Ubisoft’s AC3 DLC Content Appears To Get It Right
Once upon a time, before the realization that I was being ripped off began to sink in, I was a big fan of DLC. This is obviously a hangover from the days when true expansion packs for PC games added to the experience of the game, could be enjoyed separately from it, and didn’t contain content clearly cut from the original release. I have now come around to the idea that if I’m going to pay for additional content, it had better be for either aesthetic, optional perks, or for content that is big enough to feel relevant and exists somewhat separately from the launch version, which should have been complete anyway.
Just for example, Saints Row the Third has been an exemplar of how to do this right: Most of their DLC was nothing but cosmetic buffs, like new vehicles and costumes (plus some hilarious abilities), none of which were necessary for full enjoyment. In fact, most of the vehicles were simply reskinned versions of those you’d eventually earn access to during normal gameplay, they just become available to you much earlier in the game (which makes your 80th playthrough a hell of a lot easier.) Their three story-based DLC packs were just brilliant. None of them have anything to do with the main storyline, they’re just insane and hilarious (one involves filming a movie, the other a game show, and the final one a science fiction monster movie parody.)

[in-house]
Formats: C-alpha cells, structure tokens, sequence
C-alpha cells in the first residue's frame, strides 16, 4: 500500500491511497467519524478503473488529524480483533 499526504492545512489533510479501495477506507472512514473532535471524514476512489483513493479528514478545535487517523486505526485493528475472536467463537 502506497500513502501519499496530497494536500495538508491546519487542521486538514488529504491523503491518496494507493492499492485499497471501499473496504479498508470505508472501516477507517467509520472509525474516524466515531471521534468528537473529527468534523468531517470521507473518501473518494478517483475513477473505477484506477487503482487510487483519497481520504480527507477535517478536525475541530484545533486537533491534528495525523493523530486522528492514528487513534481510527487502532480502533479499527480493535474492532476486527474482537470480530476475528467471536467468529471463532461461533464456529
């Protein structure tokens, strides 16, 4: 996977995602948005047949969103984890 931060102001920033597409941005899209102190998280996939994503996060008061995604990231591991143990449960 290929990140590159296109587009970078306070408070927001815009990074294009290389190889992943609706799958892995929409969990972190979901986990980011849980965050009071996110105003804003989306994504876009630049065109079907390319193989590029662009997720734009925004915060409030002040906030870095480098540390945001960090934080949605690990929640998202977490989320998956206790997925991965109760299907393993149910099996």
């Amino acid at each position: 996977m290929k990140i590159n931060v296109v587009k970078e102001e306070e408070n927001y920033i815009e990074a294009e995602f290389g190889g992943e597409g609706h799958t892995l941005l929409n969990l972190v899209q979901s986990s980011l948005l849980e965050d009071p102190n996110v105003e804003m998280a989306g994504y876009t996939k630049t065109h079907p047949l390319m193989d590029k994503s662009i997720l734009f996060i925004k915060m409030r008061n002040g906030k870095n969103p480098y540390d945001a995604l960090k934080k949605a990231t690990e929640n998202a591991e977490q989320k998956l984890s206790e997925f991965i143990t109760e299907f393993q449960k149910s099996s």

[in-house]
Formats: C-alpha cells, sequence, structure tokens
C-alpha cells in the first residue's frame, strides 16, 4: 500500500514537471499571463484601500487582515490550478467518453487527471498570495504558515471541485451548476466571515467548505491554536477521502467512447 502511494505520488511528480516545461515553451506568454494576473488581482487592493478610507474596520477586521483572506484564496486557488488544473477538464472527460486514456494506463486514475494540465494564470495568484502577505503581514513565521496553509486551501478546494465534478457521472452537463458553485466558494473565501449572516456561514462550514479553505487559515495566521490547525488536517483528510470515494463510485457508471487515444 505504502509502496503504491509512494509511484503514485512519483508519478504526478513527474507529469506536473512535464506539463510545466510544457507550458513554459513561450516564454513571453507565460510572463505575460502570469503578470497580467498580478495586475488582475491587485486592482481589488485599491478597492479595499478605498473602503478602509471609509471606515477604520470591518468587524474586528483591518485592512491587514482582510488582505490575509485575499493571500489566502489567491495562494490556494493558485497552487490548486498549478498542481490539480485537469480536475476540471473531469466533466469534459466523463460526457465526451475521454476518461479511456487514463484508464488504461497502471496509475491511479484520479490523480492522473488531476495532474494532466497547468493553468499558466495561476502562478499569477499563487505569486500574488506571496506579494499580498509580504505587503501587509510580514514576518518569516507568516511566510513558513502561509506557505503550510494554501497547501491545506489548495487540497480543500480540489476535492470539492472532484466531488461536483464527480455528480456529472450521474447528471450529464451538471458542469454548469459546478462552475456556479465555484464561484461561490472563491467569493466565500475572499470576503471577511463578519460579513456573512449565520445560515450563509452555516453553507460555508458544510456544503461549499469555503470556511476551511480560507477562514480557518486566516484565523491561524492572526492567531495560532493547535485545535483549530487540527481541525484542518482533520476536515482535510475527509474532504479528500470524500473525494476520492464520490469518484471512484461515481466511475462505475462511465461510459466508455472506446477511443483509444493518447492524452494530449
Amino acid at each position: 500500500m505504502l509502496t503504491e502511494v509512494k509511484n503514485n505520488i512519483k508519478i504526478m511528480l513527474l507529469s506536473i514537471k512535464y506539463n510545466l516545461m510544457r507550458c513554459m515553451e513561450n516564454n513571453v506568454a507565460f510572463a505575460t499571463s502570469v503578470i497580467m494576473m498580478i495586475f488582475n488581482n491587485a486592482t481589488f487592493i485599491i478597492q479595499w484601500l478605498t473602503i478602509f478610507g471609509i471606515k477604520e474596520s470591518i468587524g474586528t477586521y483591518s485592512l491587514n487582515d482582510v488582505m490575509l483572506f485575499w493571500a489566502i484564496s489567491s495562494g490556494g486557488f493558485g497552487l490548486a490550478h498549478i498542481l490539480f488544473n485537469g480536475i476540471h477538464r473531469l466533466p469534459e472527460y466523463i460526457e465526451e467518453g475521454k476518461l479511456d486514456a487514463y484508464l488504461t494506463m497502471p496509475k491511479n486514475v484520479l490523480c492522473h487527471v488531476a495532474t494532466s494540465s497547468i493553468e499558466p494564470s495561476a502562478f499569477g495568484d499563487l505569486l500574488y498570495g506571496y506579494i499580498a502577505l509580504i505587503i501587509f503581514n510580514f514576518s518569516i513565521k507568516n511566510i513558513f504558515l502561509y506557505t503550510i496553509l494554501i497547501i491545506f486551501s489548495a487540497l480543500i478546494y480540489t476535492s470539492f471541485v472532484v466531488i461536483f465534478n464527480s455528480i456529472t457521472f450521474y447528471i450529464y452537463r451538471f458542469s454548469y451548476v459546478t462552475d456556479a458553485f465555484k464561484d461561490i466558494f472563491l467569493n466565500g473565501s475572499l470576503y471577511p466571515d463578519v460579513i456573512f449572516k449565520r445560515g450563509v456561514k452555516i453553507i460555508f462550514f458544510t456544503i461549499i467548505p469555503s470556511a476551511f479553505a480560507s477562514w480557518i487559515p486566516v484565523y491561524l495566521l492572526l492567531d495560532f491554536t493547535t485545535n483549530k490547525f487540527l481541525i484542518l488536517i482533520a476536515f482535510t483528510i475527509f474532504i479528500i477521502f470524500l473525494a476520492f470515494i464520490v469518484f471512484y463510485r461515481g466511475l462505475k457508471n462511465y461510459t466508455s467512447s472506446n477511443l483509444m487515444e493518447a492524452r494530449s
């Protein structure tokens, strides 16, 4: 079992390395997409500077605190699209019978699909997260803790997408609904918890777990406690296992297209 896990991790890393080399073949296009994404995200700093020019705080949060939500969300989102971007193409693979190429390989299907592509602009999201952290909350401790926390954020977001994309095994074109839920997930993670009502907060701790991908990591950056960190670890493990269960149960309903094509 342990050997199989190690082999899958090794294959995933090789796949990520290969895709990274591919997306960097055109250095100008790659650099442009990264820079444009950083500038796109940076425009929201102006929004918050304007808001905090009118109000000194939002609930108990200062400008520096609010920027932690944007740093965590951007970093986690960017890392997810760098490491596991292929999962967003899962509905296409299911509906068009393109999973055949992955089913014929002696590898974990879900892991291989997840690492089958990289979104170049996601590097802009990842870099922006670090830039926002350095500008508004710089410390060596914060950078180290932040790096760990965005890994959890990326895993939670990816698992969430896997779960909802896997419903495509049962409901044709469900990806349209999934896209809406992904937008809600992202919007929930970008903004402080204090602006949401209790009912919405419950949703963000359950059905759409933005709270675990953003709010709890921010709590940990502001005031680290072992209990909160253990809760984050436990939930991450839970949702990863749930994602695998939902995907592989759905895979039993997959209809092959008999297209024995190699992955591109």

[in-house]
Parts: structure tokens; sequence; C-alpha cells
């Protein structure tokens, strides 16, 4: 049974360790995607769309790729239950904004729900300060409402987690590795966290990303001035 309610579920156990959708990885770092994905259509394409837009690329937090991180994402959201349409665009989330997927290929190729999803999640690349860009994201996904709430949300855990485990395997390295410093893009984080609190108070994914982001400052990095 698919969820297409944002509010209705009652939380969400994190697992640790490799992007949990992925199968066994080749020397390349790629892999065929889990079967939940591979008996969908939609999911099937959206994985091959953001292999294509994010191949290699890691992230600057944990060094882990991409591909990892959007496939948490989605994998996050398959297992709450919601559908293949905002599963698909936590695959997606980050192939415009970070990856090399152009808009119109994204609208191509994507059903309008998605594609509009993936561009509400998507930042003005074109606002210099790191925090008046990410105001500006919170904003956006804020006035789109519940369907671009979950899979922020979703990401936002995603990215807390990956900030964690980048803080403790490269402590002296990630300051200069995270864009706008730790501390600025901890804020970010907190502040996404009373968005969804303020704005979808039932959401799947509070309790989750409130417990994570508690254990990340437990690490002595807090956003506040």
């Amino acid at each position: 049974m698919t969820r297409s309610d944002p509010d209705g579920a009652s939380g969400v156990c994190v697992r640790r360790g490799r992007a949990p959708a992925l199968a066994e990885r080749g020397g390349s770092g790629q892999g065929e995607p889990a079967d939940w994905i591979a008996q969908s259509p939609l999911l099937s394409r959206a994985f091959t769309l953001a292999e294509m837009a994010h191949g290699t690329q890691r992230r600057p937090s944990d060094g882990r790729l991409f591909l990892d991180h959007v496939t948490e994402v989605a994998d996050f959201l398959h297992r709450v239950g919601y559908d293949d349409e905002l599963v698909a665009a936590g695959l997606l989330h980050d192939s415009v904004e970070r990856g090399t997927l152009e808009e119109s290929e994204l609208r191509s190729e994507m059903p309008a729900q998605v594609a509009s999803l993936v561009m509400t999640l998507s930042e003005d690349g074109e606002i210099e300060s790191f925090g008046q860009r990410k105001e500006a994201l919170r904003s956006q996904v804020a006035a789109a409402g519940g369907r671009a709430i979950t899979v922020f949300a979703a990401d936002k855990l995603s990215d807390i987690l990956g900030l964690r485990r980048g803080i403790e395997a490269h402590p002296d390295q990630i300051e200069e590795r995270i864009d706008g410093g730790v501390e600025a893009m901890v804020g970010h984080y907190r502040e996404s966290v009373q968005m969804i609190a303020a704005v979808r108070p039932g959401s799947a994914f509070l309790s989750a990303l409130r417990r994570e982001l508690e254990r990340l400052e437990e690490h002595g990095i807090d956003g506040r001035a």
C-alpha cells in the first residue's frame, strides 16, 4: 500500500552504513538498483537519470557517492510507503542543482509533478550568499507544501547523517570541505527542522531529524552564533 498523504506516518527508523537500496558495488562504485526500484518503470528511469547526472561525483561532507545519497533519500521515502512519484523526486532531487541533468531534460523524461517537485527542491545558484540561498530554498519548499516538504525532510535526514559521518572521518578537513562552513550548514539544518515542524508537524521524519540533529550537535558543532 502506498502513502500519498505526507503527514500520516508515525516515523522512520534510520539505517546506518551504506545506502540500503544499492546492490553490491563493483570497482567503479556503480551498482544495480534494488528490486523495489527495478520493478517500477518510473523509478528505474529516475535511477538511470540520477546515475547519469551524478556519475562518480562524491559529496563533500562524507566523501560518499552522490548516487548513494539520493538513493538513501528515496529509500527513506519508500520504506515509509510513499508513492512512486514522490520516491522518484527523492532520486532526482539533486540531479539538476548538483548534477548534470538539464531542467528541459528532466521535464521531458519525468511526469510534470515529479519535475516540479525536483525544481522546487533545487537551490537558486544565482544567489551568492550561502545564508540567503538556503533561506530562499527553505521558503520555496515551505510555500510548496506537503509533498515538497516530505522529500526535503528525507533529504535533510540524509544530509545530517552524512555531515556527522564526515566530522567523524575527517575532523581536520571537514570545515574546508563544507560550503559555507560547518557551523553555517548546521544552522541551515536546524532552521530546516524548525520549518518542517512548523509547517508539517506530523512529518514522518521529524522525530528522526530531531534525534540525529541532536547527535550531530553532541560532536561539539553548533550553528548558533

Assassin’s Creed 3 also seems like it’ll be handled correctly, with the first major DLC packet taking place in an alternate continuity unrelated to the main game itself, in which George Washington becomes a dictator after the Revolutionary War. It’s an extremely cool idea that gives players real value but isn’t actually necessary for enjoyment of the main game, and I approve. Speaking to OXM, Lead Designer Steve Masters explained Ubisoft’s approach to the game’s DLC, and it’s promising.
“For me, the DLC has always been a touchy thing for putting important story moments into,” he told them. “Ultimately it fractures the audience and makes it really difficult for people to keep up with what is the canon of the series. For us, we want to have a little fun with it, and have a less serious experience, a less earnest experience, and setting it in an alternate history environment gives us room and freedom to play around with things in a more whimsical manner.”
“We think people are going to enjoy it, have fun with it – we’ve just got to remember it’s not part of the canon, it’s just there as something for players to enjoy.”